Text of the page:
So we have been looking at adding circuit breaking to our services at my current client as part of making them more resilient. We used the fantastic hystrix-go package and since I could not really find any other examples other than the ones in the tests, I thought I might share one.

For those of you who are not familiar with circuit breaking, imagine that you are developing a service which in turn makes requests to an external service. Regardless of whether that service is within your control or not, you need to consider what would happen when it becomes unavailable, because it most definitely will.

If you are not careful, your precious service will grind to a halt while waiting for your growing number of requests to complete. Even worse, if other applications are depending on your service, the error may propagate until the entire system is down. One way of preventing this disaster is to stop throwing requests at the poor, broken service for a while until it is up and running again. Much like breaking a circuit, get it? There is no shortage on articles explaining circuit breakers, so I will leave it there and focus on how to implement it using the hystrix-go package.

Using the hystrix-go package is really quite simple, the hystrix.Go() function is really all you need. The first argument is a string that allows you to configure the circuit breaker, the second argument is a function where you typically would do the request to another sub-system. Finally, the last argument is a fallback function that allows you to deal with errors.

The documentation describes two ways of using the hystrix.Go() function. Firstly, by using a fallback function you can handle the errors asynchronously:

hystrix.Go("my_command", func() error {
    // talk to other services
    return nil
}, func(err error) error {
    // do this when services are down
    return nil

Typically though, in our case, we depend on the output from the other service before we can send a response back to our users. Which is why we have only used the second example from the documentation so far, which I will demonstrate with a tiny web service. This particular web service depends on an external service to tell us whether it is hammer time or not.

package main

import (


func main() {
	http.HandleFunc("/", func(w http.ResponseWriter, r *http.Request) {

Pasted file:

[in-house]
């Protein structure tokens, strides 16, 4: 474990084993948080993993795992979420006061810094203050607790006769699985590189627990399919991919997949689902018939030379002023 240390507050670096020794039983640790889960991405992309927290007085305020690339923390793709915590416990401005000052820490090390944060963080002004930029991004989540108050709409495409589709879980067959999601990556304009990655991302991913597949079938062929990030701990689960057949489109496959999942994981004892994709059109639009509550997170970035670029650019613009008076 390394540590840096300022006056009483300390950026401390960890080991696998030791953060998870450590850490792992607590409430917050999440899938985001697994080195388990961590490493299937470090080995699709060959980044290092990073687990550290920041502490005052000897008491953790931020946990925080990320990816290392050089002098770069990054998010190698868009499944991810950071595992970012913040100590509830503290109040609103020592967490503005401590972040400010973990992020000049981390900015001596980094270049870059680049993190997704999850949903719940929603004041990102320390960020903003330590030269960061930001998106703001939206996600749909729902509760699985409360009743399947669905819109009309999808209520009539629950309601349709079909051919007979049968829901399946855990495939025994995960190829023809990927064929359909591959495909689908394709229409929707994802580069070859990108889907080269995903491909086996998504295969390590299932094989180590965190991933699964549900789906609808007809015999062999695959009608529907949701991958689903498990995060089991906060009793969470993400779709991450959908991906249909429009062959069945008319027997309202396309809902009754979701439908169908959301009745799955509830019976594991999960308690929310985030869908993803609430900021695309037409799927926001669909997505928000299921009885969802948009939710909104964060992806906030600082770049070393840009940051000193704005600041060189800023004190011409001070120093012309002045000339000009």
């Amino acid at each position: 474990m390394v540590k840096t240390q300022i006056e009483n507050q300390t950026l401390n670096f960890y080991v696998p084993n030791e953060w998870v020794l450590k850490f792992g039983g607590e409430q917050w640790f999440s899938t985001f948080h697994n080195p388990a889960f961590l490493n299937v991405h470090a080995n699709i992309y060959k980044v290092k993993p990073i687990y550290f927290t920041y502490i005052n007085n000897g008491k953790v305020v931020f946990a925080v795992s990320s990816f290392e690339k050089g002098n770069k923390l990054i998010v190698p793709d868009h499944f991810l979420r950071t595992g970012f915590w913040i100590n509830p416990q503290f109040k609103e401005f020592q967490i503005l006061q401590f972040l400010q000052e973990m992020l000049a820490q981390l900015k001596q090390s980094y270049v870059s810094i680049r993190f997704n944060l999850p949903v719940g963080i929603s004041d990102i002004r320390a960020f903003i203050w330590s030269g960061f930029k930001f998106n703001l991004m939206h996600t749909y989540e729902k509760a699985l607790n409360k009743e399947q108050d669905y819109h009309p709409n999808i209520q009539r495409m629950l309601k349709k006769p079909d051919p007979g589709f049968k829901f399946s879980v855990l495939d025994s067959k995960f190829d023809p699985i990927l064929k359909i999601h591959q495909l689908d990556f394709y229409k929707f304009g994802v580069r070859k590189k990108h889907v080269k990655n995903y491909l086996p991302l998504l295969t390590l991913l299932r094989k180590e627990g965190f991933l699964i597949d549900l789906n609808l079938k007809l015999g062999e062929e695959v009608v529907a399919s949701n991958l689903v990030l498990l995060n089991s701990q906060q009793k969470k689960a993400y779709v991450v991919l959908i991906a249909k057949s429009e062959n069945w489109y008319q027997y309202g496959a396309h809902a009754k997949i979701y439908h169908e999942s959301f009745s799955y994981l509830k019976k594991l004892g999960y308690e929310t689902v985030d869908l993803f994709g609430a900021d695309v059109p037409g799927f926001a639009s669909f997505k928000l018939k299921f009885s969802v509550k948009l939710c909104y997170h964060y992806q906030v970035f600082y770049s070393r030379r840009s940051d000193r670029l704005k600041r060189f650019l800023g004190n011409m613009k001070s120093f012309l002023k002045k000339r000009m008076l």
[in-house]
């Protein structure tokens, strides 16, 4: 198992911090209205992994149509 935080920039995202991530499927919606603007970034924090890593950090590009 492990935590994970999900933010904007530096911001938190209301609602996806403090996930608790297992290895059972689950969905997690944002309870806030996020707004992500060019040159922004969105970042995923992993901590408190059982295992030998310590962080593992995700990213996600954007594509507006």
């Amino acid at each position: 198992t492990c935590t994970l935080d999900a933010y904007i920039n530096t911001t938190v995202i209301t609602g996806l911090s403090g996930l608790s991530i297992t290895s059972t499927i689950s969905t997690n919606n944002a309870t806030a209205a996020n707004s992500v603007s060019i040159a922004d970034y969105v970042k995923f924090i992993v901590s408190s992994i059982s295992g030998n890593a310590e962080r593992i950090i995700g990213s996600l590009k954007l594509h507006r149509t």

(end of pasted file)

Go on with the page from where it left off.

if r.Method != "GET" {

		resultChan := make(chan string, 1)
		errChan := hystrix.Go("my_command", func() error {
			resp, err := http.Get("http://localhost:6061")
			if err != nil {
				return err
			defer r.Body.Close()

			b, err := ioutil.ReadAll(resp.Body)
			if err != nil {
				return err

			resultChan <- string(b)

			return nil
		}, nil)

		// Block until we have a result or an error.
		select {
		case result := <-resultChan:
			log.Println("success:", result)
		case err := <-errChan:
			log.Println("failure:", err)

	http.ListenAndServe(":6060", nil)

Since the hystrix.Go() function actually returns an error channel, we can use a select statement to block until we either get a result or an error. Now, as long as the hammer time service is healthy, we are all good but let us see what happens in the log when we shut down the external service. After a couple of requests (depending on your configuration) you will see this:

hystrix-go: opening circuit my_command

which means that hystrix has determined that something is wrong and as a result, opened the circuit. Any further requests will get the 503 Service Unavailable.

failure: hystrix: circuit open

After a while we check whether the external service is back up or not.

hystrix-go: allowing single test to possibly close circuit my_command

In this case, the service is still down so we will still get the ErrCircuitOpen error, but this time we turn the other service back on before the next test.

failure: hystrix: circuit open
hystrix-go: allowing single test to possibly close circuit my_command
hystrix-go: closing circuit my_command
success: Hammer Time

Finally, the external service is back online! From our users’ perspective, the service has been responding and telling them that “unfortunately the service is unavailable at this point but please check back later, ok?”.

Instead of peaks in your monitoring dashboards you now might have a flat line, which may fool you into thinking that it is just low traffic so make sure you monitor any requests that hits an open circuit. In fact, any changes to breaker states are valuable information about the health of you system and you should monitor accordingly.

We have been using hystrix-go in a couple of our services for a while now and so far I have been really impressed with it. I have to admit that there is something very satisfying about watching stable graphs even when external sub-systems are down. I encourage you to try it out!